Adults and the elderly also need to maintain good vitamin D levels. Conditions such as osteoporosis are a long time in the making – keeping on top of your health throughout childhood and adult life is really your best insurance policy for a healthy and vibrant old age. Furthermore, as we age, our skin becomes less efficient at producing vitamin D, so the elderly need to pay particular attention to their levels.
It’s also important to remember that the darker your skin or the higher your BMI, the more vitamin D your body requires.
How can we get it?
The best way to get vitamin D is to make it yourself, through sensible exposure to the sun (that’s the way nature intended!).
It is generally recommended to get 20 minutes of exposure (without sunscreen) daily in order to make and store sufficient levels of vitamin D for optimum health.
I stress optimum health, because RDA guides will prevent you from being deficient. When you’re deficient, you can start to manifest health problems, so you really want to have levels that are above the baseline for deficiency!
Of course, over-exposure to the sun can cause problems, so be sensible. 20 minutes at the hottest times of the day can send some fair-skinned types into lobster territory. You know your skin – if you can do 10 minutes in the morning and 10 minutes at say, 3pm, then that’s fine. Ensure you have your arms and legs exposed for maximum absorption. But if you can only nip out of the office during lunch, then just roll up your selves and soak up as much sunshine as you can. Sensibly.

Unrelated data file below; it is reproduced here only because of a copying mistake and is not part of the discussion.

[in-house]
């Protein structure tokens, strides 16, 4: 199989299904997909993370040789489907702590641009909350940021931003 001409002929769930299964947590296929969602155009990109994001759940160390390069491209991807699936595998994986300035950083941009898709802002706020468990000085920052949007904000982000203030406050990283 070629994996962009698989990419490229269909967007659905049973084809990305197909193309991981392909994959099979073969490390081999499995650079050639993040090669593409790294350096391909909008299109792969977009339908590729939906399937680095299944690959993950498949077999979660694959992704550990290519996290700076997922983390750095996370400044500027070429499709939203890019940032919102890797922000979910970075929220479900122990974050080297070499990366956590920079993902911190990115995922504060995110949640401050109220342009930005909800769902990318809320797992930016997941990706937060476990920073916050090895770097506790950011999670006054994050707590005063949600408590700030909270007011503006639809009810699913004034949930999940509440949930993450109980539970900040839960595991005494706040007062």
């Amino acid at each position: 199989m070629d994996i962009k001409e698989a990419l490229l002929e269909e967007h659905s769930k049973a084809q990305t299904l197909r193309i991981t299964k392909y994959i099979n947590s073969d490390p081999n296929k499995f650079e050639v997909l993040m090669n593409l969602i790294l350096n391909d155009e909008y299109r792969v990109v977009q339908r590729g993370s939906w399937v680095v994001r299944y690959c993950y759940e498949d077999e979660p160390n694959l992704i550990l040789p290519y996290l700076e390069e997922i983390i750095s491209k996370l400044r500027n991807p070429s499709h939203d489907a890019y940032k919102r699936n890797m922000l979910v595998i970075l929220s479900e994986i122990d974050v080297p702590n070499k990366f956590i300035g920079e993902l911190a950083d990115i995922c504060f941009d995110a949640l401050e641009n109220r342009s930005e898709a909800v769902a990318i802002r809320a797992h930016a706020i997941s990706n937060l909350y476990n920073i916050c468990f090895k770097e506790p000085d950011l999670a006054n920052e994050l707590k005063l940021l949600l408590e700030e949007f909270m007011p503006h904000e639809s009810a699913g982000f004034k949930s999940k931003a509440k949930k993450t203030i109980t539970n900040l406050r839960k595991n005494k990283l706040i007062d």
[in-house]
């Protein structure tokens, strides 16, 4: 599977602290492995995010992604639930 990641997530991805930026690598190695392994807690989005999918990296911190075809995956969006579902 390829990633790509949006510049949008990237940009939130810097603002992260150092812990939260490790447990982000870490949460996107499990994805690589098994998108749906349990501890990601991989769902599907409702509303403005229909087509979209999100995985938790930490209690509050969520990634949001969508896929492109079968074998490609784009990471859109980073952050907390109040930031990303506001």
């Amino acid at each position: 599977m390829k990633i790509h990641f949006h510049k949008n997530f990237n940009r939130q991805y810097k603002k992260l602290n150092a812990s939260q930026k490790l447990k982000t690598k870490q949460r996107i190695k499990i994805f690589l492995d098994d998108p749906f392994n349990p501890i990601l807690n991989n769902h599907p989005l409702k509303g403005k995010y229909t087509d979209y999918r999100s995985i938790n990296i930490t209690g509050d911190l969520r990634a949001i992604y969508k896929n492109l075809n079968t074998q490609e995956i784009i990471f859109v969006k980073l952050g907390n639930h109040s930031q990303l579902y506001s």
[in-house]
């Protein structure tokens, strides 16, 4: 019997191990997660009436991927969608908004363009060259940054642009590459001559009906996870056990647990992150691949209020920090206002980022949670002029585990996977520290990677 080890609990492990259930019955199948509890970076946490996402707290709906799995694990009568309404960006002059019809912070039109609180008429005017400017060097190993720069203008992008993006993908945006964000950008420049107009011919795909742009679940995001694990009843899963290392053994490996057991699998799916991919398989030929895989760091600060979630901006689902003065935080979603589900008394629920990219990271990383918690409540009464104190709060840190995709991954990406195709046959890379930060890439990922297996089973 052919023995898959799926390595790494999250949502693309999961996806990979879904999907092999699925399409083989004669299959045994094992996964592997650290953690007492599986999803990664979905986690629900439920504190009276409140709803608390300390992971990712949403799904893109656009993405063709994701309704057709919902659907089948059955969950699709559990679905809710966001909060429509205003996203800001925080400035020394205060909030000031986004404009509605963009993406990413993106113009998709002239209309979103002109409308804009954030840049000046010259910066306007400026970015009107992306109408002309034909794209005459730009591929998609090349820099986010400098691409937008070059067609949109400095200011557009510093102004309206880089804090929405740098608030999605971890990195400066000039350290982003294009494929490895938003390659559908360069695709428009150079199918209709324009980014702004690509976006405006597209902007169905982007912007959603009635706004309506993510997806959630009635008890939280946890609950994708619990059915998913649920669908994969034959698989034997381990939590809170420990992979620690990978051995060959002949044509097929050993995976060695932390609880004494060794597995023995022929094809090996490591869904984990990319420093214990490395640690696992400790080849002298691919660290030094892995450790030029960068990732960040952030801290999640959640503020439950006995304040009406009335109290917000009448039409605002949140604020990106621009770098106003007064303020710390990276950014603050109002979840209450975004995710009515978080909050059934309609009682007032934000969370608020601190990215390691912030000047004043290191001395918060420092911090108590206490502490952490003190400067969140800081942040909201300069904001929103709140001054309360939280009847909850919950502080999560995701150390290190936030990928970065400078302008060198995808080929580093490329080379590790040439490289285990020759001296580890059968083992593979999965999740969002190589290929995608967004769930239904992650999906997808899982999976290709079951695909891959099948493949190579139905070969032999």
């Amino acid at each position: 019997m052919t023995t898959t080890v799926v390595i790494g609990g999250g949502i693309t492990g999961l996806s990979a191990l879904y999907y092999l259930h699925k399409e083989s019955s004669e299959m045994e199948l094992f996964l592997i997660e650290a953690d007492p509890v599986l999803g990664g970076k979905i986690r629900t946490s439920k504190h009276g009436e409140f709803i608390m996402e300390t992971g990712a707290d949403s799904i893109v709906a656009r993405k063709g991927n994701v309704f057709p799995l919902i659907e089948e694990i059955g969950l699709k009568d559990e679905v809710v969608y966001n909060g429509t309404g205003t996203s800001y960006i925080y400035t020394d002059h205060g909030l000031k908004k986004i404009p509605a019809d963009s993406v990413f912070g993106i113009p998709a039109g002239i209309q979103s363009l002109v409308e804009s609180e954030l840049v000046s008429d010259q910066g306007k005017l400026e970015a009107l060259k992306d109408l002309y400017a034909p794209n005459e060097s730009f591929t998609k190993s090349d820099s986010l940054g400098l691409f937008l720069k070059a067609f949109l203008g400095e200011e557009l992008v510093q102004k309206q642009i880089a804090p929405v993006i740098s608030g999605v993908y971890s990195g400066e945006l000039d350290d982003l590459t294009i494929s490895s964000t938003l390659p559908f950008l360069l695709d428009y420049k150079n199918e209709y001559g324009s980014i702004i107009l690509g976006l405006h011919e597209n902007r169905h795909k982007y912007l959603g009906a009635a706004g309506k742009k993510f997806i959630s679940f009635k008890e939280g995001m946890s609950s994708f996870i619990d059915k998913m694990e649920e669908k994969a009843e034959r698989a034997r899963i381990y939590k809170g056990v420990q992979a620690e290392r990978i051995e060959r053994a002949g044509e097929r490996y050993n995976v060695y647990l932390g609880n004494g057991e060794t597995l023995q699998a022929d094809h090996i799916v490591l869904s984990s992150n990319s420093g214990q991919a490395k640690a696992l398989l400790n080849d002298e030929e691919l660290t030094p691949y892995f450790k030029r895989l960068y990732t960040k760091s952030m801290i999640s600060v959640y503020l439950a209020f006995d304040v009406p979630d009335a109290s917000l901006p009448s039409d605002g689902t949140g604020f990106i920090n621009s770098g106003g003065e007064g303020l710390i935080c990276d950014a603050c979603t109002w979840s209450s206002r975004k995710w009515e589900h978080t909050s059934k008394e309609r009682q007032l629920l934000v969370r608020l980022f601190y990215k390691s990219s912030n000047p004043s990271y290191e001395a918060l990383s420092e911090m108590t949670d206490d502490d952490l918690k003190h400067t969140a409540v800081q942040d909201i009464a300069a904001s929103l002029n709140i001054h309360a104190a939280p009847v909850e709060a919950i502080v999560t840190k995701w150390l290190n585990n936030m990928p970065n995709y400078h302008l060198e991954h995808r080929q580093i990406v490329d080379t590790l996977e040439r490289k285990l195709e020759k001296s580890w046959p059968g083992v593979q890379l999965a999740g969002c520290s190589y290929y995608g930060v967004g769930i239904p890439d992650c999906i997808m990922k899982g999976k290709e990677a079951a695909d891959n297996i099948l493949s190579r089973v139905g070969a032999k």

Now, sunbeds are a source of UVB rays and are recommended by many as a *safe* way to top up your vitamin D levels if sun exposure is not an option. However, if you are considering this option, I would caution you to ensure that you only stay under the lights for the shortest time possible to manufacture some vitamin D.
You can get some vitamin D through food. The best sources include herring, oysters, salmon, trout, mackerel, sardines, mushrooms and organic/free range eggs.
However, you generally will only be able to get about 10% of the vitamin D you need through food.
That’s why a good supplement in the winter is a good option for those with low levels. A supplement with the active D3 is the best and should be taken with a meal, as vitamin D needs fat to be absorbed.
So, in summary:
- More and more studies are showing that vitamin D is essential for good health and prevention of disease
- Many in the northern hemisphere are vitamin D deficient (due to lower exposure to UVB rays)
- You need to ensure that you get adequate exposure to the sunshine when you can
- Eat vitamin D-rich foods to top up
- Consider taking a vitamin D3 supplement if your levels are below optimum.
- Sun exposure times will vary depending on skin pigmentation and weight. An average of 20 minutes is recommended, but this could be more depending on your individual requirements.
- Women who are pregnant or of child-bearing age and young children should not eat more than 2-3 portions of oily fish per week in order to reduce exposure to heavy metals.